President Obama visits Boise to Reiterate State of the Union message
By Zach Hagadone
It took about three hours for tickets to run out when they were offered free of charge in the days leading up to President Barack Obama’s Jan. 21 appearance at Boise State University. All told, 6,600 people turned out to see the president as he swung through the capitol in the first of several city stops following his Jan. 20 State of the Union address. Lines of eager spectators snaked through the campus, some sporting signs advocating for the establishment of a Boulder-White Clouds National Monument, others protesting against the Keystone XL Pipeline, and still others wearing bright yellow shirts in support of Saeed Abedini, the Iranian-American pastor from Boise who has been detained in Iran since 2012 on charges of proselytizing.
Obama, who last visited Idaho during a campaign visit to Boise in 2008, told the crowd that “incredible work” had been done in the state during his first run for office.
“And the truth is … it helped us win the primary. And I might not be president if it weren’t for the good people of Idaho. Of course, in the general election I got whupped. I got whupped twice, in fact. But that’s OK—I’ve got no hard feelings,” he said.
Obama used his crushing 2008 defeat to John McCain in Idaho—where McCain won by a more than 25 percent margin—as the springboard to his remarks, mostly echoing the message he delivered in his State of the Union the night before.
“In fact, that’s exactly why I’ve come back,” he said. “Because I ended my speech last night with something that I talked about in Boston just over a decade ago, and that is there is not a liberal America or a conservative America, but a United States of America.”
The theme of unity played a central part in the president’s speech in Boise, stressing that despite the fact that in “places like Idaho, the only ‘blue’ turf is on your field [referring to Boise State’s famous “Smurf Turf”],” Americans have “a core of decency and desire to make progress together.”
Obama revisited many of the same themes of his State of the Union—a growing economy, comparatively robust job growth, a two-thirds reduction in the deficit, increased energy production and an end to the wars in Afghanistan and Iraq—but his remarks in Boise dwelled decidedly more on income inequality.
“Are we going to accept an economy where only a few of us do spectacularly well?” he asked to a resounding “No,” from the audience. “Or can we commit ourselves to an economy that generates rising incomes and opportunities for everybody who’s willing to try hard? …
“Let’s close the loopholes that led to the top 1 or .1 or .01 percent to avoid paying certain taxes and use that money to help more Americans pay for college and child care,” he added later in his remarks. “The idea is, let’s have a tax code that truly helps working Americans, the vast majority of Americans, get a leg up in the new economy.”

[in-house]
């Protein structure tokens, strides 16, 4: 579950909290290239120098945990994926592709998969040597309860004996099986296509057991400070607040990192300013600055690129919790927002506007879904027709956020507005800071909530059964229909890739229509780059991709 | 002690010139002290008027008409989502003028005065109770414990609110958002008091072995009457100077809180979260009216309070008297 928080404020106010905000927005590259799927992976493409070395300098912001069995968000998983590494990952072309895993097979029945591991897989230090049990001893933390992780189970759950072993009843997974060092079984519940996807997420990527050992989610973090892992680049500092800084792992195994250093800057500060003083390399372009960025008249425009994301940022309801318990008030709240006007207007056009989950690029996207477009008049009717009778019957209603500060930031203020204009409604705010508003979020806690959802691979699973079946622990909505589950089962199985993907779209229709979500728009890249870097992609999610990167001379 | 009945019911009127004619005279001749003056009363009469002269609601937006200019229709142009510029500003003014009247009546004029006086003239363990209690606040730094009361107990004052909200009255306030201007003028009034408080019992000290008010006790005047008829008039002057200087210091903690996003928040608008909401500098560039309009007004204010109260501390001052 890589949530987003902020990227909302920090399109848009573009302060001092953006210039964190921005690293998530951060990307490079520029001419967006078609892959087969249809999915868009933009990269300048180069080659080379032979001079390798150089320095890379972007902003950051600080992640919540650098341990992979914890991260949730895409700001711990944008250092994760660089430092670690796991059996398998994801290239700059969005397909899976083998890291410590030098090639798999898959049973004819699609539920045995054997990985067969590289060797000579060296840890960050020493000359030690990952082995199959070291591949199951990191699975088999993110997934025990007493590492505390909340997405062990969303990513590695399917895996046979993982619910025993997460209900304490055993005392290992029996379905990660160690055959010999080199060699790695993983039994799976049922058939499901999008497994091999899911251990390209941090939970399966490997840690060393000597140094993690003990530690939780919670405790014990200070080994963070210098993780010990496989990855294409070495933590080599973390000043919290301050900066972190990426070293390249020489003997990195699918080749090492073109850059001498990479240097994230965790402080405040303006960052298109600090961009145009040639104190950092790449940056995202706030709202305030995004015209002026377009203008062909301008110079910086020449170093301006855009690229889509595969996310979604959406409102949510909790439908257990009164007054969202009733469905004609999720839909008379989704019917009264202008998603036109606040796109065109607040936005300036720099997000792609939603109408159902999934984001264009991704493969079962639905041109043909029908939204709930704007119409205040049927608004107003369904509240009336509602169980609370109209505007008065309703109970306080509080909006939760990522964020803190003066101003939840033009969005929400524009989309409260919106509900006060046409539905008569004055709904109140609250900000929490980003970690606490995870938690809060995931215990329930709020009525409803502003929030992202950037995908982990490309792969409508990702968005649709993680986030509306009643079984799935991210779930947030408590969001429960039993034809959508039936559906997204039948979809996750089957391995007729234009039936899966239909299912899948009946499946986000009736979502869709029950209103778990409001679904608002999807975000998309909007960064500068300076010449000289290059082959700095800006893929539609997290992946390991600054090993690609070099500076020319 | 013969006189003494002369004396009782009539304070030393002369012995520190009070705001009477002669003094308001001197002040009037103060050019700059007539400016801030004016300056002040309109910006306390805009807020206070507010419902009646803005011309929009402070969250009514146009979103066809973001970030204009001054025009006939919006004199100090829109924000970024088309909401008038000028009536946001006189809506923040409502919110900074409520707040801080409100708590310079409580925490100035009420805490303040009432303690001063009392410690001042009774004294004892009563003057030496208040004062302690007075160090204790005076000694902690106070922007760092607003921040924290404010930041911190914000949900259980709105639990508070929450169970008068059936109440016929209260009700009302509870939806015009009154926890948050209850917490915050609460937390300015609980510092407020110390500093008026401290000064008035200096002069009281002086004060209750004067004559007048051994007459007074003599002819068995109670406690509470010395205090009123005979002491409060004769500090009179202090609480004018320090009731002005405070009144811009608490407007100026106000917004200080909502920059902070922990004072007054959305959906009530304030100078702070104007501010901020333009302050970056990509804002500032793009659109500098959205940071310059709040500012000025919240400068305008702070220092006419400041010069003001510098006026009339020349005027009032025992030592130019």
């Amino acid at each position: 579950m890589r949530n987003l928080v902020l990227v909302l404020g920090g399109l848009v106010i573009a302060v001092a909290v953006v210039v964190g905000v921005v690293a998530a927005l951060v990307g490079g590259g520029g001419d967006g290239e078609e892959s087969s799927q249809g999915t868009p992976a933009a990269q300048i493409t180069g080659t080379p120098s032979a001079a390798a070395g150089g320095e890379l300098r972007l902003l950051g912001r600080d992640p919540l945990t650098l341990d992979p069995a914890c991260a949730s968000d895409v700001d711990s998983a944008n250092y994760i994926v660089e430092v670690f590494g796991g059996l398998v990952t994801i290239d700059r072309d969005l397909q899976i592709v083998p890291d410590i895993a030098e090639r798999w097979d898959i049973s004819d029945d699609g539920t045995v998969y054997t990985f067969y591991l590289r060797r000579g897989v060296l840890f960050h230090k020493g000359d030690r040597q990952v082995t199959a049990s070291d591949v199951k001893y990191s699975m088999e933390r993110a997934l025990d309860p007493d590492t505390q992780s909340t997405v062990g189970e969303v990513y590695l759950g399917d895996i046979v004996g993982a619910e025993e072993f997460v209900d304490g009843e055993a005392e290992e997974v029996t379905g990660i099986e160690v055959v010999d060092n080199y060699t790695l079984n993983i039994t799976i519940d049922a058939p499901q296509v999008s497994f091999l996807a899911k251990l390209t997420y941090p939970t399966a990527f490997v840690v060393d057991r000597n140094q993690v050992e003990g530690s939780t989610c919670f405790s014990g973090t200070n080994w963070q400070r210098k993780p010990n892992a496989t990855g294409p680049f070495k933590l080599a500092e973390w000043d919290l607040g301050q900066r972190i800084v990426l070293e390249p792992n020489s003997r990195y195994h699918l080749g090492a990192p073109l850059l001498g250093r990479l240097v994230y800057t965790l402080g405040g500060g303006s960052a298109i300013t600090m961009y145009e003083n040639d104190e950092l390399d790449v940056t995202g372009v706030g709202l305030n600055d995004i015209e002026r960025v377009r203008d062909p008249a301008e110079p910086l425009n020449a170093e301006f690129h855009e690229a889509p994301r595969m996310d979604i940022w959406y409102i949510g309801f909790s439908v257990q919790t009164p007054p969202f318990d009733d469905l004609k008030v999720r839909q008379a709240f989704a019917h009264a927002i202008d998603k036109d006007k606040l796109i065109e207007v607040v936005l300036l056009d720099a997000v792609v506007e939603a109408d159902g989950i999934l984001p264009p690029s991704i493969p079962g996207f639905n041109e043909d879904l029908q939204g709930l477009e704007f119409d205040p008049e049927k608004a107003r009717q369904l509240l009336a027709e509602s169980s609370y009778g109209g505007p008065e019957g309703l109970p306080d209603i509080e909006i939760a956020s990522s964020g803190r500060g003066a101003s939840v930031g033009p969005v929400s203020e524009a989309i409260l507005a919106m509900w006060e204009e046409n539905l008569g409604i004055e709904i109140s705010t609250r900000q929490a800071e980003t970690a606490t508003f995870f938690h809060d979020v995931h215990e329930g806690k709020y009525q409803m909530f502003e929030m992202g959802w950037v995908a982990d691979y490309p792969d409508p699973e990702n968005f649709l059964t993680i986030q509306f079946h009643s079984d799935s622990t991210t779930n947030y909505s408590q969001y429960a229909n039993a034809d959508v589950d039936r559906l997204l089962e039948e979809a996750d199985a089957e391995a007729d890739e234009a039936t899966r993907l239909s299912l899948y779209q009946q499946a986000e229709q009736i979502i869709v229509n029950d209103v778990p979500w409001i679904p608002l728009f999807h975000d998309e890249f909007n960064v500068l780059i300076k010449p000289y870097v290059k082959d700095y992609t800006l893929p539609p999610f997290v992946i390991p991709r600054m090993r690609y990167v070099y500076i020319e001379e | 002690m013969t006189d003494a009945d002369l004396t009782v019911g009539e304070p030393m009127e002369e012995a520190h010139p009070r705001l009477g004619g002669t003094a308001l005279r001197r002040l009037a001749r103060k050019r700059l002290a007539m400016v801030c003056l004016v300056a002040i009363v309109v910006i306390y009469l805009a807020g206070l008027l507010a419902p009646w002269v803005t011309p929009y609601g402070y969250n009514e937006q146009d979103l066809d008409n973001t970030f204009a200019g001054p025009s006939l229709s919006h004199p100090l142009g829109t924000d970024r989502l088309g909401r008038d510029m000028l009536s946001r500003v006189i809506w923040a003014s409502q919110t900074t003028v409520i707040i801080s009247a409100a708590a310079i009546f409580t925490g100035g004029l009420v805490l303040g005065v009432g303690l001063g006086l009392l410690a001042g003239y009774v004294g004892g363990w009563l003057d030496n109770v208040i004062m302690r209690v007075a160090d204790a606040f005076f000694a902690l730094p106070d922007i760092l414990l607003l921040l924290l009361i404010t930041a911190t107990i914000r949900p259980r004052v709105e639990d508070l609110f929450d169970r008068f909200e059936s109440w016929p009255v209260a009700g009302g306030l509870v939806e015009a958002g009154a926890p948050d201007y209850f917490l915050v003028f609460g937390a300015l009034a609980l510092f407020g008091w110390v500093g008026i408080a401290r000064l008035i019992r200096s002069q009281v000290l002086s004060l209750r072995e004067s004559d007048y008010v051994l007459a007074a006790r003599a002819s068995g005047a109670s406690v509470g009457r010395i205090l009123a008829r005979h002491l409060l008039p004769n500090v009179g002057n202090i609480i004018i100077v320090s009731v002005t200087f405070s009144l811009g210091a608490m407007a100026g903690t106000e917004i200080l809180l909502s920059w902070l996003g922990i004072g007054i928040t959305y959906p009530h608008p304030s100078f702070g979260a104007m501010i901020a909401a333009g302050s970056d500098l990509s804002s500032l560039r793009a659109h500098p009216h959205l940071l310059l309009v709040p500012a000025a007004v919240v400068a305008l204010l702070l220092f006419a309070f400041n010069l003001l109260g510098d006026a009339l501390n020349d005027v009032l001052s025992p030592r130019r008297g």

On the subject of the “new economy,” Obama reiterated his commitment to free-of-cost community college and expanded investment in technology research and development—specifically, the kind of work being done by engineering and science students at Boise State.
“You’re the cutting-edge of innovation,” he said. “I had a chance to tour your New Product Development lab, and I’ve got to say this was not the stuff I was doing in college.”
Obama went on to outline technology like 3-D printing, a Boise area company working on high-performance motorcycles and research into next-generation materials like graphene, “which is thinner than paper and strong than steel,” he said. “It’s amazing.”
Despite the president’s repeated references to unity, he saved some barbs aimed at Republicans until the end of his remarks, noting that he “could see that from their body language,” they did not agree with his proposals.
“Most of these are ideas that traditionally were bipartisan,” he said. “But watching last night, some of you may have noticed, Republicans were not applauding for many of these ideas. …
“If they do disagree with me, then I look forward to hearing from them how they want to pay for things like R&D and infrastructure that we need to grow,” he added later. “They should put forward some alternative proposals.”
The speech reached its climax as Obama challenged the now Republican-controlled Congress to tell him “how we get to ‘yes.’”
“Work with, come on, don’t just say no,” he said to roaring applause. “You can’t just say no.”
When an audience member shouted “Si, se puede,” Obama responded, “Si, se puede. Yes, we can.”
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